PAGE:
The results of the Obama White House's innovative efforts to make the world a better place can be accounted for in the ever-growing numbers of victims of radical Islam in the Middle East, North Africa and South Asia. Not to mention here in the United States, Canada and Europe. Is it not a tragic irony that the Arab Spring-era policies of a Nobel Peace Prize recipient accommodated the transition of Syria into the world's newest jihad theater while leaving Libya a failed state and Yemen a failing state?
The Syrian jihad gave rise to the Islamic State in Iraq and Syria, which now uses Syria as a rear operating base to support its jihad in Iraq, which could soon spill over into Jordan. Plus, Libya is now being used
as a rear operating base by ISIS and other global jihadist elements striving to redraw the map of the Middle East, even as they plan attacks in Europe and North America.
Given the frightfully slow pace America's commander-in-chief is currently allowing our military and intelligence community to take action against both ISIS and its progenitor, al Qaeda, the picture of what's in store is clear: The body count will continue to grow in the places where these groups can generate buy-in for their agendas. And neither the United States nor our Western allies are immune to this cancer.
Academics who must say something new or different to garner interest in their work may describe the agendas of ISIS and al Qaeda as distinctly different. But the fact is they are not -- their agendas, which constitute the foremost threats to the global security environment today, are manifestations of radical Islam.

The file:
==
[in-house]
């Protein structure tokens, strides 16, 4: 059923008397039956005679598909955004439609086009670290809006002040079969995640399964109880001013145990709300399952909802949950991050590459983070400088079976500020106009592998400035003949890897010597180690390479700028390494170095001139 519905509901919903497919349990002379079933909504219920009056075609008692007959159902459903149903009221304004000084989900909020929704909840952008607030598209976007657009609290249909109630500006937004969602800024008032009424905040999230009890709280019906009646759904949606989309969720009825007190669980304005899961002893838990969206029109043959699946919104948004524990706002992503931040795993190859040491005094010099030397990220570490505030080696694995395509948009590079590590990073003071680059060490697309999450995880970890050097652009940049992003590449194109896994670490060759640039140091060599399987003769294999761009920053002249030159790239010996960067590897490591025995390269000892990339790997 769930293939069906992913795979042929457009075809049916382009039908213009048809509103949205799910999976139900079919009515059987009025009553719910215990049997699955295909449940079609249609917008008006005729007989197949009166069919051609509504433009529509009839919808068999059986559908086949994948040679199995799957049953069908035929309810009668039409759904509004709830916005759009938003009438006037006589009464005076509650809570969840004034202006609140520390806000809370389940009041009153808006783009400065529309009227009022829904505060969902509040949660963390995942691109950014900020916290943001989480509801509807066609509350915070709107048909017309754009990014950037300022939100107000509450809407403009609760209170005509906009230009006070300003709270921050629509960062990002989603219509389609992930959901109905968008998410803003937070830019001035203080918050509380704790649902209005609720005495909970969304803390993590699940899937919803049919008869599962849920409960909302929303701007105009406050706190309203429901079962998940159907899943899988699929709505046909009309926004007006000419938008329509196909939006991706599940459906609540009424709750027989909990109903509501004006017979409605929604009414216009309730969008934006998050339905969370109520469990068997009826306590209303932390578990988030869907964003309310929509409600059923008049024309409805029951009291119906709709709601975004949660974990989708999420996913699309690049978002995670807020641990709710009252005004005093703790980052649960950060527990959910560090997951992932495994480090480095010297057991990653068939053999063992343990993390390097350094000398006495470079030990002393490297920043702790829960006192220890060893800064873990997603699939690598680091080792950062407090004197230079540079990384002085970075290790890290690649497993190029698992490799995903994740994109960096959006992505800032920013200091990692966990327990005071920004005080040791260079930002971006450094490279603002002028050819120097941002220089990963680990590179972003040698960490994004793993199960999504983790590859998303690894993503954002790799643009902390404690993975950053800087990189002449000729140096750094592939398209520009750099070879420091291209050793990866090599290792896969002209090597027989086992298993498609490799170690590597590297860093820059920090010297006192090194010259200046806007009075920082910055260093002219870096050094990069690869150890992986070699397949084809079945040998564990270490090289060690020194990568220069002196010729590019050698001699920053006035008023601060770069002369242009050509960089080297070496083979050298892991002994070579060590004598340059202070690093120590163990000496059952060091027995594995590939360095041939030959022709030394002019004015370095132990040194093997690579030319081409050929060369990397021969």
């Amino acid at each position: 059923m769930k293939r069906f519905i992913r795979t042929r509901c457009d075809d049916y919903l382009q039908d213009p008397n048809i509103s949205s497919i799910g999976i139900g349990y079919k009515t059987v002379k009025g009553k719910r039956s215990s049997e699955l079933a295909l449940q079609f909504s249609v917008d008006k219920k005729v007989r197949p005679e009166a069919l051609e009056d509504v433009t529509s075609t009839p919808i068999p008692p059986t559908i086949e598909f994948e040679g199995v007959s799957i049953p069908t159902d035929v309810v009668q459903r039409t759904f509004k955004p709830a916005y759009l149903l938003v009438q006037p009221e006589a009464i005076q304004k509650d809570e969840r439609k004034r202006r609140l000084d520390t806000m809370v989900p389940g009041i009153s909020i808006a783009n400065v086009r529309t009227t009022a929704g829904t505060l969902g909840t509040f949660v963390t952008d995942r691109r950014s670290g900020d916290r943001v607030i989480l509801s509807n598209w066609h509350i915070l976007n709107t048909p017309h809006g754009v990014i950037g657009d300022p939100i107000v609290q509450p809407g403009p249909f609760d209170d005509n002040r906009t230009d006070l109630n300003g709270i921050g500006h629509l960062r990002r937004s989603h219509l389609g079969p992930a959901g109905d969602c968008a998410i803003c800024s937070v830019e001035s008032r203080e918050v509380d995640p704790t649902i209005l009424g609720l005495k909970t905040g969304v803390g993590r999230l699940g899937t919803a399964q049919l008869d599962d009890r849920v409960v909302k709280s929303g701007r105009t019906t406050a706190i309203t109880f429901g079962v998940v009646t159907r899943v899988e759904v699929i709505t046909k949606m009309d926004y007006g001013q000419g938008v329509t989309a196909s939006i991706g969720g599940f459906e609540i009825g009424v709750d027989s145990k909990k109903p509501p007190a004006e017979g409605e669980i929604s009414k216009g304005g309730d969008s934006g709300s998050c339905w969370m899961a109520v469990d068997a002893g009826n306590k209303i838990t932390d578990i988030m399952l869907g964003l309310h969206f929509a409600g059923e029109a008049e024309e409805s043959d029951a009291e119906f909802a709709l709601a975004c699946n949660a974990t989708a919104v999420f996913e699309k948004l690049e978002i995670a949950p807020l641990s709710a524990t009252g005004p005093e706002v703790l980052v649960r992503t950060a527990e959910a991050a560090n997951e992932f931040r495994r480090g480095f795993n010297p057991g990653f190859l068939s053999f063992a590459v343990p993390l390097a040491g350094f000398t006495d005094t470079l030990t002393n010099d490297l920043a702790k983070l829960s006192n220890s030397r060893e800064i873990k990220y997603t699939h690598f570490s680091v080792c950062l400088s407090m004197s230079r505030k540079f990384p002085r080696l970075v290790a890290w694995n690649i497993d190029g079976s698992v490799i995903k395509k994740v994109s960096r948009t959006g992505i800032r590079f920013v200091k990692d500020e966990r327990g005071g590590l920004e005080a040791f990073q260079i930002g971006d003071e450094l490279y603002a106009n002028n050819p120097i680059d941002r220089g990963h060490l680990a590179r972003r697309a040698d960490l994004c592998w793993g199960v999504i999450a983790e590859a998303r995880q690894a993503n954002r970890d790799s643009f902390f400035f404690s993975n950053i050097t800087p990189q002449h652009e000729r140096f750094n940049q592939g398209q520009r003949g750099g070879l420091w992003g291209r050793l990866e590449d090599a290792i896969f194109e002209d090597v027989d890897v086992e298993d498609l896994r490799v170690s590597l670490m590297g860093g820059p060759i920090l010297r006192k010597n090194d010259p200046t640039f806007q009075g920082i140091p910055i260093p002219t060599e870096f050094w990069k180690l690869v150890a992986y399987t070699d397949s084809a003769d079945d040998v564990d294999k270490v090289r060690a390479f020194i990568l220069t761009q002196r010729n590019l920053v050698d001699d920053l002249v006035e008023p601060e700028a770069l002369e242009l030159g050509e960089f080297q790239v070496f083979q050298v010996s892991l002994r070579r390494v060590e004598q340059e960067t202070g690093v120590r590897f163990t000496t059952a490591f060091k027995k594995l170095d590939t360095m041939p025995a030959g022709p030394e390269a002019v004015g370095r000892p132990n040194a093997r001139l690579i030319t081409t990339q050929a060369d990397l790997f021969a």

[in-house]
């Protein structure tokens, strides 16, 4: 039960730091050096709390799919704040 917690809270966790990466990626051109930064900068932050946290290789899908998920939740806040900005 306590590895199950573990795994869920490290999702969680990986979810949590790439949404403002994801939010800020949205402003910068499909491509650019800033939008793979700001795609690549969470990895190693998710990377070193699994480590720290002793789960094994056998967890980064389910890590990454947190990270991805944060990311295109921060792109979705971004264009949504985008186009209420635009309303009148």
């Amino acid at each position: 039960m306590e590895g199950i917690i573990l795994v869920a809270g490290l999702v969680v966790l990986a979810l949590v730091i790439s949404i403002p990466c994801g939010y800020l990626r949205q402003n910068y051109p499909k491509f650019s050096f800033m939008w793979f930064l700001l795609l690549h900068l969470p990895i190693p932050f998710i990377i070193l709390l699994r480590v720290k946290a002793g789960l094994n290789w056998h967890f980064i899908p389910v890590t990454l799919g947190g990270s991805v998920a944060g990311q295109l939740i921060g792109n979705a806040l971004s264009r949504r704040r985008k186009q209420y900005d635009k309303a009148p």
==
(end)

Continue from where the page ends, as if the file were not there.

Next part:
Of course, it's hardly a surprise President Barack Obama refuses to acknowledge all this in plain terms
-- the president and his national security advisers have too often proven naïve, with a dangerous habit of viewing the world not as it is, but as they hope it could be.
There is no shortage of examples that highlight the absence of sound foresight on the parts of the world's most powerful politician and his national security team.
Just take the National Strategy for Counterterrorism
published by the White House in 2011. That document contained the assertion that, "Since the beginning of 2011, the transformative change sweeping North Africa and the Middle East -- along with the death of Osama bin Laden -- has further changed the nature of the terrorist threat, par-ticularly as the relevance of al Qaeda and its ideology has been further diminished."
Yet, fast forward to January 2014 and America's top intelligence official, director of National Intelligence James Clapper, advised Congress
that al Qaeda was no less capable of threatening the United States and our allies than a decade earlier.
Soon after Clapper acknowledged al Qaeda was not a band on the run, as President Obama had described the terrorist enterprise, a report by terrorism expert Seth Jones
of the RAND Corporation highlighted yet another inconvenient truth for the White House: As restraints on freedom of expression of radical religious views vanished in places like Libya, Tunisia and Egypt during the Arab Spring, those states became fertile recruitment grounds for terrorist groups -- including al Qaeda and groups aligned with it.
According to data compiled by Jones, from 2010 through 2013, the number of Salafi jihadist groups increased by 58%. These groups are fueled by Salafiyya Jihadiyya, an ideology that not only informs the agenda of al Qaeda, but is the source code for the agenda of the al Qaeda offshoot ISIS.
Bin Laden's death 'didn't lift shadow'
Most recently, absent from the National Security Strategy
produced by the Obama White House in February 2015 is any real meaningful discussion concerning threats posed by al Qaeda. Yes, Osama bin Laden was killed on President Obama's watch. But contrary to what the White House seemed to think in 2011, bin Laden's death has not lifted the shadow he casts over America's, or our allies' security.